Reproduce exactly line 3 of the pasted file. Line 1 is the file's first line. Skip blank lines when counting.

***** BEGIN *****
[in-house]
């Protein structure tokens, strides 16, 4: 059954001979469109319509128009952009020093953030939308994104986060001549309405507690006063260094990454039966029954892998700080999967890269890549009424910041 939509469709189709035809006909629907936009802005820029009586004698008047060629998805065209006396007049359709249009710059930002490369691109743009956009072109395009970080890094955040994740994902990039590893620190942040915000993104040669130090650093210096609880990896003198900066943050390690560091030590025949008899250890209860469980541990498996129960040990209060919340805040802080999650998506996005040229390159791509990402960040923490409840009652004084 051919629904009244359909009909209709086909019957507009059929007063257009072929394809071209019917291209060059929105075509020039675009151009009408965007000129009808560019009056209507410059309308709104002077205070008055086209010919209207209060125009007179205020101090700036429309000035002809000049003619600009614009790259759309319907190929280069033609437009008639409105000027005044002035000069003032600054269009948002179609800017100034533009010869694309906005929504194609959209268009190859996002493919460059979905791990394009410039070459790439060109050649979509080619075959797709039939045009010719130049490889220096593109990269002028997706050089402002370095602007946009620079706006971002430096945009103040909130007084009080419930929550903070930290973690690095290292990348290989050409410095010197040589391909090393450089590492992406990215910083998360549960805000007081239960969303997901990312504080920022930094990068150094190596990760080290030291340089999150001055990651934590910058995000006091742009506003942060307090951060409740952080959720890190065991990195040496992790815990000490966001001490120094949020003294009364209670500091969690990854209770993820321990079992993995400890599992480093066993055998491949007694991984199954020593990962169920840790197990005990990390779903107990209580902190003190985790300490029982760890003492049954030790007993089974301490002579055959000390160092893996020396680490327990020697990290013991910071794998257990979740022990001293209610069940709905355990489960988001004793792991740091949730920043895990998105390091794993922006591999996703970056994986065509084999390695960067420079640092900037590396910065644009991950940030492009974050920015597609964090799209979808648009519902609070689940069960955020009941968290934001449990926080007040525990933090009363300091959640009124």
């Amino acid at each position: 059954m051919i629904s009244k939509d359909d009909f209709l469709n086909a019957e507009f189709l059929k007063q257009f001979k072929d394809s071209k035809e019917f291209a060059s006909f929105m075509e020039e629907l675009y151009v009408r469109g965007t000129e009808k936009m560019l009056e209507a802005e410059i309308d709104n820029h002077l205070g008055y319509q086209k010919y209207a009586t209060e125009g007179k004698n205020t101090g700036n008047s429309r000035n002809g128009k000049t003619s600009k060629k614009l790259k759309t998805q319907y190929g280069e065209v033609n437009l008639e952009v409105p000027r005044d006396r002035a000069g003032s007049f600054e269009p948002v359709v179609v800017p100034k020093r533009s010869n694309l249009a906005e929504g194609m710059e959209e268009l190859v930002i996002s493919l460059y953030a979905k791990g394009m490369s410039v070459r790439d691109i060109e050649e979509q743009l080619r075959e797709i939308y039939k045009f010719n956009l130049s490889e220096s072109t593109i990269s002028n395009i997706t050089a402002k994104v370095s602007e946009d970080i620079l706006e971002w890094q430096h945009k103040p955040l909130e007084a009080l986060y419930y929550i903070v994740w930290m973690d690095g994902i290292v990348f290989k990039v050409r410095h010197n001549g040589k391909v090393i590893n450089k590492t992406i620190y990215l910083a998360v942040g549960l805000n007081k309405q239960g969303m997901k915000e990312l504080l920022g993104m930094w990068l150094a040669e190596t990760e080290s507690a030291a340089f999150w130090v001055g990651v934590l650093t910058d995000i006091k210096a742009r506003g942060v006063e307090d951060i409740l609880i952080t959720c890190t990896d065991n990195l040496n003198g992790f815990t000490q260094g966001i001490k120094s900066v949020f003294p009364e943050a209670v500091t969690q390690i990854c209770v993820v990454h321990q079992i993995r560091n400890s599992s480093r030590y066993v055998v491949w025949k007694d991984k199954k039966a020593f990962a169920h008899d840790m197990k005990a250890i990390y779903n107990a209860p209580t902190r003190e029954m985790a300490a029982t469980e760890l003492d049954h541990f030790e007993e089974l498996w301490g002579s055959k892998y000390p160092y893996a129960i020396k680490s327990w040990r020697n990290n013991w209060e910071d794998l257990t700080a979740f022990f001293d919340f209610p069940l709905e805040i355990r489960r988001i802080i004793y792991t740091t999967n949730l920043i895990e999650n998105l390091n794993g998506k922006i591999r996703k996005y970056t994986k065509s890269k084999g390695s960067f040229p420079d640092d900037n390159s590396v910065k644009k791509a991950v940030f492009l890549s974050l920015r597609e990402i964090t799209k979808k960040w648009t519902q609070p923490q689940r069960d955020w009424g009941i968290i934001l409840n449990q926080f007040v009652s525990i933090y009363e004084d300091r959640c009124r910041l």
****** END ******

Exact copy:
């Amino acid at each position: 059954m051919i629904s009244k939509d359909d009909f209709l469709n086909a019957e507009f189709l059929k007063q257009f001979k072929d394809s071209k035809e019917f291209a060059s006909f929105m075509e020039e629907l675009y151009v009408r469109g965007t000129e009808k936009m560019l009056e209507a802005e410059i309308d709104n820029h002077l205070g008055y319509q086209k010919y209207a009586t209060e125009g007179k004698n205020t101090g700036n008047s429309r000035n002809g128009k000049t003619s600009k060629k614009l790259k759309t998805q319907y190929g280069e065209v033609n437009l008639e952009v409105p000027r005044d006396r002035a000069g003032s007049f600054e269009p948002v359709v179609v800017p100034k020093r533009s010869n694309l249009a906005e929504g194609m710059e959209e268009l190859v930002i996002s493919l460059y953030a979905k791990g394009m490369s410039v070459r790439d691109i060109e050649e979509q743009l080619r075959e797709i939308y039939k045009f010719n956009l130049s490889e220096s072109t593109i990269s002028n395009i997706t050089a402002k994104v370095s602007e946009d970080i620079l706006e971002w890094q430096h945009k103040p955040l909130e007084a009080l986060y419930y929550i903070v994740w930290m973690d690095g994902i290292v990348f290989k990039v050409r410095h010197n001549g040589k391909v090393i590893n450089k590492t992406i620190y990215l910083a998360v942040g549960l805000n007081k309405q239960g969303m997901k915000e990312l504080l920022g993104m930094w990068l150094a040669e190596t990760e080290s507690a030291a340089f999150w130090v001055g990651v934590l650093t910058d995000i006091k210096a742009r506003g942060v006063e307090d951060i409740l609880i952080t959720c890190t990896d065991n990195l040496n003198g992790f815990t000490q260094g966001i001490k120094s900066v949020f003294p009364e943050a209670v500091t969690q390690i990854c209770v993820v990454h321990q079992i993995r560091n400890s599992s480093r030590y066993v055998v491949w025949k007694d991984k199954k039966a020593f990962a169920h008899d840790m197990k005990a250890i990390y779903n107990a209860p209580t902190r003190e029954m985790a300490a029982t469980e760890l003492d049954h541990f030790e007993e089974l498996w301490g002579s055959k892998y000390p160092y893996a129960i020396k680490s327990w040990r020697n990290n013991w209060e910071d794998l257990t700080a979740f022990f001293d919340f209610p069940l709905e805040i355990r489960r988001i802080i004793y792991t740091t999967n949730l920043i895990e999650n998105l390091n794993g998506k922006i591999r996703k996005y970056t994986k065509s890269k084999g390695s960067f040229p420079d640092d900037n390159s590396v910065k644009k791509a991950v940030f492009l890549s974050l920015r597609e990402i964090t799209k979808k960040w648009t519902q609070p923490q689940r069960d955020w009424g009941i968290i934001l409840n449990q926080f007040v009652s525990i933090y009363e004084d300091r959640c009124r910041l």